May 25, 2024

Heaven and Hell: South Korea in North Korean propaganda of the ’70s

In these films, North Korea is an idealistic heaven on earth - and the South is corrupt and backward

The early narrative in North Korean culture about South Korea was formed around the belief that the separation of the Korean peninsula was merely a historical aberration which would soon be corrected. Following this idea, North Korean authors portrayed Koreans on both sides of the peninsula as virtually the same fervent Communists, longing for unification under the auspices of Great Leader. Any other inhabitants of Korea were either omitted or dismissed as “Seoul puppets.”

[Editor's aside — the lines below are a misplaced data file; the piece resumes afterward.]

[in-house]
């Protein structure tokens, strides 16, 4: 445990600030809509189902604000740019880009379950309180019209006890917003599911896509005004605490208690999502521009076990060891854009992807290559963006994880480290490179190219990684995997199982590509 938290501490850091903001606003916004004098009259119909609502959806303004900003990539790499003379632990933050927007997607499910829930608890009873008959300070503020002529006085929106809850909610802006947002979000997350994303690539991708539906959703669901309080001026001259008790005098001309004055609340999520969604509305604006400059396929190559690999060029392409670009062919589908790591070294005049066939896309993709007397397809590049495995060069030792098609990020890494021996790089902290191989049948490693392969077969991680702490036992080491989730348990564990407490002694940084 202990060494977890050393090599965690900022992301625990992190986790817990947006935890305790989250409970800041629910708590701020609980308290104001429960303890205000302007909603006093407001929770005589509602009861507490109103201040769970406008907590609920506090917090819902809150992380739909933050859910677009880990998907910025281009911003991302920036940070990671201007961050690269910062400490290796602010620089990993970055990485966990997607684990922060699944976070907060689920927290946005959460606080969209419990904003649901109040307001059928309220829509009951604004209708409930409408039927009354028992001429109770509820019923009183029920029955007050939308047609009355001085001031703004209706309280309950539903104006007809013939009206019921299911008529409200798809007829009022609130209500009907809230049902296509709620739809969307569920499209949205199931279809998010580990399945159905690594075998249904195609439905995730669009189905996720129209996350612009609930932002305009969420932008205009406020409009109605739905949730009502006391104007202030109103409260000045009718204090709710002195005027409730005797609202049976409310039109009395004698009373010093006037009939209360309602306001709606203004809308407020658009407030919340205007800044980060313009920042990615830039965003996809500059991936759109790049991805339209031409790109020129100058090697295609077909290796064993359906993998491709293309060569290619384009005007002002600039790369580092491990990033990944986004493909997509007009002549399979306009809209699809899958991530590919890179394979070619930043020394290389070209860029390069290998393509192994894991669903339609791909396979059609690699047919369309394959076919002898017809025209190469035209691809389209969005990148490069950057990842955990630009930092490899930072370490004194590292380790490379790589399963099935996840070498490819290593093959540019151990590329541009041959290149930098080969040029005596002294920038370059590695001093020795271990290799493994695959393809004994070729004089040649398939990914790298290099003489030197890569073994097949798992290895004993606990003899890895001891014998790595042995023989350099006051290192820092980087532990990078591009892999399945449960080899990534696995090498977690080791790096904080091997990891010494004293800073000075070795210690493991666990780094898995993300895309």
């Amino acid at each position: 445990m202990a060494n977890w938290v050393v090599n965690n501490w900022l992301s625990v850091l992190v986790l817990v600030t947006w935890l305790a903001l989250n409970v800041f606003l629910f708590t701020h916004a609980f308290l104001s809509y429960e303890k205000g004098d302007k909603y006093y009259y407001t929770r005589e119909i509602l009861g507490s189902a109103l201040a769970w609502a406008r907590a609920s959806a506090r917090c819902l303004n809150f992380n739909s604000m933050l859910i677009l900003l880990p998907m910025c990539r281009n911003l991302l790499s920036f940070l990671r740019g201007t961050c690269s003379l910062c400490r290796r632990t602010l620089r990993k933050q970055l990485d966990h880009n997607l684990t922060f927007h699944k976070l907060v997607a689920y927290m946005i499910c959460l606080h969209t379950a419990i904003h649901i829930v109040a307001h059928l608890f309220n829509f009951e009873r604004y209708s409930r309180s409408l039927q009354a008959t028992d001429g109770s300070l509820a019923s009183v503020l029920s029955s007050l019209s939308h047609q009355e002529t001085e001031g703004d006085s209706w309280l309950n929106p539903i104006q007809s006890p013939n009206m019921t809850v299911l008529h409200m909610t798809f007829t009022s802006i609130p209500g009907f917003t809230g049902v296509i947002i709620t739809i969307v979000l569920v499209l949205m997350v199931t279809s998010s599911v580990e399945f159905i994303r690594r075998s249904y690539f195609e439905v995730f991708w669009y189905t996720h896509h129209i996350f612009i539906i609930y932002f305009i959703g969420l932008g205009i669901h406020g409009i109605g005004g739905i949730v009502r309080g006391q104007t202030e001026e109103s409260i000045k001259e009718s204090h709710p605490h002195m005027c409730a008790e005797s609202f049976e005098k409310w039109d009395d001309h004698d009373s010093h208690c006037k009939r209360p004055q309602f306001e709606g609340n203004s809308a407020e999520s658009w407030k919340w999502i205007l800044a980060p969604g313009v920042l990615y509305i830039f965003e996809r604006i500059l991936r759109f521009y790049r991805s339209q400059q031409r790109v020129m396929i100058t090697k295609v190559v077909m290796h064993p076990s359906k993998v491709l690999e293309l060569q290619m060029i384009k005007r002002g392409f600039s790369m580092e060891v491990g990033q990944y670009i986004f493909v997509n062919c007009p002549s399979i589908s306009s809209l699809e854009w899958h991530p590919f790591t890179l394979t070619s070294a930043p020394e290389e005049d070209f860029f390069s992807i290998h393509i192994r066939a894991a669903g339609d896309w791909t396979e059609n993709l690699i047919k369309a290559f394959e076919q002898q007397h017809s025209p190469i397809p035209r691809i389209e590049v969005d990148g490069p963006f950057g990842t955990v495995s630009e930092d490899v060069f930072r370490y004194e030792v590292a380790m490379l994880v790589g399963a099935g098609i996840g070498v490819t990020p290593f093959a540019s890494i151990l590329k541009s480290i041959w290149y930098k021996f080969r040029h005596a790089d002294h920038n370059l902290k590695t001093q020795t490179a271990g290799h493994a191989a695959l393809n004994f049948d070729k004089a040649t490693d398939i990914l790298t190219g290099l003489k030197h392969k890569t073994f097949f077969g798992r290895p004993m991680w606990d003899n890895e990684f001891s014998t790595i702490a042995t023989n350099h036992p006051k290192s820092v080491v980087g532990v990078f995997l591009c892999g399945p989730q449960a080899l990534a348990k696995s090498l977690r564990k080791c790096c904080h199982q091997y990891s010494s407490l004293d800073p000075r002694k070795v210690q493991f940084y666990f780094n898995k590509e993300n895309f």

However, by the 1960s it became clear that unification under Pyongyang was to be delayed for an indefinite time. North Korean propaganda did not profoundly change this line, but added more vivid color to its depiction of their Southern brothers. In the renewed discourse, Southerners were weak and victimized, in comparison to their robust Northern brothers thriving under the protection of the Great Leader. The embodiment of this idea came in a popular feature film: "Fate of Kum Hui and Un Hui" (1975).

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